Hydraulic rear shocks and spring rate questions

There are a couple of other shock threads going but I don't want to hy-jack someones thread as what I want to know is different from the other threads.

I'm building some mini's for the build off. Two of them are Sears bikes with a swing arm rear suspension.
They just have the spring sliders things they call "shocks". They just bounce in and out without any dampening.
That results in a bouncy ride.

I want to replace them with some hydraulic dampened shocks. I saw some on OldMiniBikes site but the spring rates are high, like 650 lbs. If I put two of them on the bike and I only weigh 175 lbs, wouldn't the 1300lb spring rate be like riding a hard tail mini?

Does anyone make a hydraulic rear shock with spring rates we can use on our minibikes?

On my Sears Puddle Jumper, the rear springs collapse easily and bottom quick just riding on fairly smooth ground. I experimented by adding a shock from an old Mustang. It made a huge difference in rid quality :) It however is unsightly on the bike. It is big and looks out of place, but works.

I thought of a snowmobile suspension shock. Not necessarily with a coil spring on it, just the shock. It is a much smaller diameter. Perhaps if I used two of them the mini wouldn't look so cobbled up. One on each side would be more symmetrical.

Of course a coil over spring shock with dampening would be best but I can't find any that look like they will work.
My mini's have the standard 12" rear "shocks".

Are there dirt bike or pocket bike shocks we can adapt to our mini's?


Here is a picture of my rear shock experiment. It worked well.

Puddle Jumper rear shock.JPG
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A couple of my thoughts on the subject:

Yes, the mini bike shocks are not shocks at all, but springs. Spring rate is the amount of weight required to compress a spring one inch.

Popular and current mini cycles, like KX-60 for example have a spring rate of 3.3 kg/mm or 170 pounds. I would guess, and it's only a guess, that a rate of 650 pounds is way too stiff.

Even at your weight of 175 LBS, you are 100 pounds heavier than the intended rider was. So it stands to reason our shocks are going to be inadequate.

I've used vintage Italian shocks as replacements on a Taco. The shocks on the Tote Gote we also Italian and iirc knock offs of the Ceriani. A lot of Italian shocks from the sixties and seventies were copies. They were rebuild-able so I sourced O rings by specification and rebuilt them, chromed the rings and painted the black and filled with (iirc) two oz of Yamaha fork oil. Worked great, didn't leak much.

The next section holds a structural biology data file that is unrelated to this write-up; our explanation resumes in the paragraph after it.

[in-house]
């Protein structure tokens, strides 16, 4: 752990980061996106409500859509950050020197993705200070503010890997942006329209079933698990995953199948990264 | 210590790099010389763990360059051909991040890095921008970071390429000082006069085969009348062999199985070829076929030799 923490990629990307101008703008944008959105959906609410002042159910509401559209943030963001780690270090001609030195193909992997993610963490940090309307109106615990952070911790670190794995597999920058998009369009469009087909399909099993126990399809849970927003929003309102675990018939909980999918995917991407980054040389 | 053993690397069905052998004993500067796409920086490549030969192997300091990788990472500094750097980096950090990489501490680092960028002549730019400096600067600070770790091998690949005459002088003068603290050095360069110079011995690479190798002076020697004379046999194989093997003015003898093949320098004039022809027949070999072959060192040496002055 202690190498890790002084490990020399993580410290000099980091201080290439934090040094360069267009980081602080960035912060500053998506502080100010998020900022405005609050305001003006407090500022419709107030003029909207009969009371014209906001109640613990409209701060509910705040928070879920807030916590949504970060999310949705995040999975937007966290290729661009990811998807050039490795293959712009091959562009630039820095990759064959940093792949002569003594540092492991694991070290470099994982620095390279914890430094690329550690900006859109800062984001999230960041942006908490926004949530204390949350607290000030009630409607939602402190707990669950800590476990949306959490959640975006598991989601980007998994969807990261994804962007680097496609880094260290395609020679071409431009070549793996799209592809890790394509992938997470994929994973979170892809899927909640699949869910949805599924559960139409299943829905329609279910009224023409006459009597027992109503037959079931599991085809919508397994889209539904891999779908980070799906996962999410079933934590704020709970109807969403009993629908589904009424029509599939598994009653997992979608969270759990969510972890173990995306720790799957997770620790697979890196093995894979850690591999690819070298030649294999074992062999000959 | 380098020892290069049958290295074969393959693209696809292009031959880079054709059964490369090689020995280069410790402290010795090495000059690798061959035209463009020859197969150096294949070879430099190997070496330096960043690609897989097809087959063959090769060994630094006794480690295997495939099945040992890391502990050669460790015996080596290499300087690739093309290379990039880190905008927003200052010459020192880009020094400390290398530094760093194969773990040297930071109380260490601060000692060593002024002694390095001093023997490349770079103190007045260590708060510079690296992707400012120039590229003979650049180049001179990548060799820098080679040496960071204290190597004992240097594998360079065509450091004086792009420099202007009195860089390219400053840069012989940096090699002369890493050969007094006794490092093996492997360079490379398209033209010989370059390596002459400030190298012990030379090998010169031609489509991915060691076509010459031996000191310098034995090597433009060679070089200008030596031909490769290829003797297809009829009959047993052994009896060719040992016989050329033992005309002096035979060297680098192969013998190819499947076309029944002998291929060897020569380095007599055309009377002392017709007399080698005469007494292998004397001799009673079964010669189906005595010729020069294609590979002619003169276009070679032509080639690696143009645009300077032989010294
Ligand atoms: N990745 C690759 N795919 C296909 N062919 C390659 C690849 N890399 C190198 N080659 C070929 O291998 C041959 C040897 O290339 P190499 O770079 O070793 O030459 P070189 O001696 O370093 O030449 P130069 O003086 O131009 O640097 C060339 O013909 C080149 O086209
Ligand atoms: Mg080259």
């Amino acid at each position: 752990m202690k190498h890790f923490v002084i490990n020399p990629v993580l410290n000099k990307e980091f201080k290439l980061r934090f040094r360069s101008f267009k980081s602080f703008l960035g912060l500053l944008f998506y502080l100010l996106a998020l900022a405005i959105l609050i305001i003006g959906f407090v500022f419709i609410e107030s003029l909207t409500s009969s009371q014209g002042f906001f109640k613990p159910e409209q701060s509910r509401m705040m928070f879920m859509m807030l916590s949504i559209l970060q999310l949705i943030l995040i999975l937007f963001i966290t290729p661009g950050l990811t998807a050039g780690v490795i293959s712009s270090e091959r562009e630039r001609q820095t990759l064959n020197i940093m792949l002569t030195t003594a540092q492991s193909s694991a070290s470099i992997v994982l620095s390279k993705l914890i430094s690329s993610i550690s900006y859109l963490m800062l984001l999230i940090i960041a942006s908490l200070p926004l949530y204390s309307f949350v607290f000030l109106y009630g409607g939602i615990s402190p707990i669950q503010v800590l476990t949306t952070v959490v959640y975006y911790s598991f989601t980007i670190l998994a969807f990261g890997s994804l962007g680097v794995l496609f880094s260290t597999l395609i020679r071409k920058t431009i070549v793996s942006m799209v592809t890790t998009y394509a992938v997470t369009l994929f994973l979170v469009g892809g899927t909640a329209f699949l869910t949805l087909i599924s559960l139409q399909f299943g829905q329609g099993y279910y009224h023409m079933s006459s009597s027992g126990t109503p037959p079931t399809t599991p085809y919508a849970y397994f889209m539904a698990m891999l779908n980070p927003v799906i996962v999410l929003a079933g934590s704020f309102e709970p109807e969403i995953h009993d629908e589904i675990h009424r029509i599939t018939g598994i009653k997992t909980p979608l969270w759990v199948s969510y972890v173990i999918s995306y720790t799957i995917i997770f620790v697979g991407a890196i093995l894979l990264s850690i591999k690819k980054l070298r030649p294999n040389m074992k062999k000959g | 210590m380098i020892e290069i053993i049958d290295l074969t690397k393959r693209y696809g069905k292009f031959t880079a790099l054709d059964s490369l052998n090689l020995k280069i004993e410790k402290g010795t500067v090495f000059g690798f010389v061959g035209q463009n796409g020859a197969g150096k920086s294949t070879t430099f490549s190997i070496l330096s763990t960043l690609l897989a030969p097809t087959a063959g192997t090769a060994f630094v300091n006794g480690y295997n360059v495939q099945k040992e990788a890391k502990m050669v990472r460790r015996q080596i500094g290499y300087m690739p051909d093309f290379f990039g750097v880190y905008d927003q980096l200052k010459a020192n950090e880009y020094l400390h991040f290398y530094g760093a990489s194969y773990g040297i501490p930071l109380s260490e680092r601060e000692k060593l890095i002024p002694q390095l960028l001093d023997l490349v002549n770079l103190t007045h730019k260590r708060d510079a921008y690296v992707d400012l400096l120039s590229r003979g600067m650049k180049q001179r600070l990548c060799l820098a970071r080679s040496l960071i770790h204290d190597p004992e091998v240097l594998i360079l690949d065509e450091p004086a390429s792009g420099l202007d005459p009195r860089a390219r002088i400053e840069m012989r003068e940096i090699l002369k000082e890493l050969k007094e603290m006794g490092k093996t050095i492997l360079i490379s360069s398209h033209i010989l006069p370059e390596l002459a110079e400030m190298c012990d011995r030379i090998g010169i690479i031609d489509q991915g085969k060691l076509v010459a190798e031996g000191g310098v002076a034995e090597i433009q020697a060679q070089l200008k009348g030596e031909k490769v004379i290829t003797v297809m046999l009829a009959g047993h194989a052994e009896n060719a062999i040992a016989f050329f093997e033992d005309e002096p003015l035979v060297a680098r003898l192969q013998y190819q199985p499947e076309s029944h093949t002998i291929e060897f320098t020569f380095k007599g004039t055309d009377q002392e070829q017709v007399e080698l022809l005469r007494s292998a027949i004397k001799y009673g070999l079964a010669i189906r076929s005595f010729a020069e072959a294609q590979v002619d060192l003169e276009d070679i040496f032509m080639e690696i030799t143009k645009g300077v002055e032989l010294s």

I always wanted to get a few Ebay used shocks for vintage 125cc and smaller machines, including older Mopeds, just to experiment with. Never did, other than the Ceriani/Italian copies of them.

Taco with Benelli shocks:

Tote Gote Shocks:


That is great info and excellent pictures. Now.... Where do I find a couple?
Do you have any for sale?

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That is great info and excellent pictures. Now.... Where do I find a couple?
Do you have any for sale?

There are a set of four on ebay now for $50. I think that is a bit high. I also cant promise these are exactly what I had, but if they are, and you can rebuild them, they work very well. If you do go that route, keep in touch, as I have some of the extra rubber parts I used that might work on them.

The Taco guys looking for Ceriani shocks can use these, and unless you have a side by side comparison, it's hard to tell the difference. Ceriani of course was the pioneer for oleo suspension back in the day. There are expensive re-pops out of Great Britain if I recall. Basically, search for any Italian bike of 125cc (vintage) and you'll start to see the shocks I am referring to. Or take your chances on cheaper Chinese reservoir type absorbers on Ebay. I think a couple of members here have used them.

Wards Riverside Benelli Rear Shocks 2 Pair | eBay
I received the 4 shocks today! That was quick service. I'll be giving him really good feedback for the fast shipping.

Now, I have questions on how to take them apart. I see in your pictures what looks like a locking ring for the spring cup.
Can you explain how to take the shocks apart?

sonerenos, The shocks measure about 12 1/2" or 12 9/16" eye to eye. It is hard to get an accurate measurement.
They are over 12" center to center though...

Mine had very good hydraulic action with no leaks so I left them alone. I didn't rebuild the units. I just painted the parts and assembled them today.
For an occasional use minibike, I didn't see the need to do a full rebuild...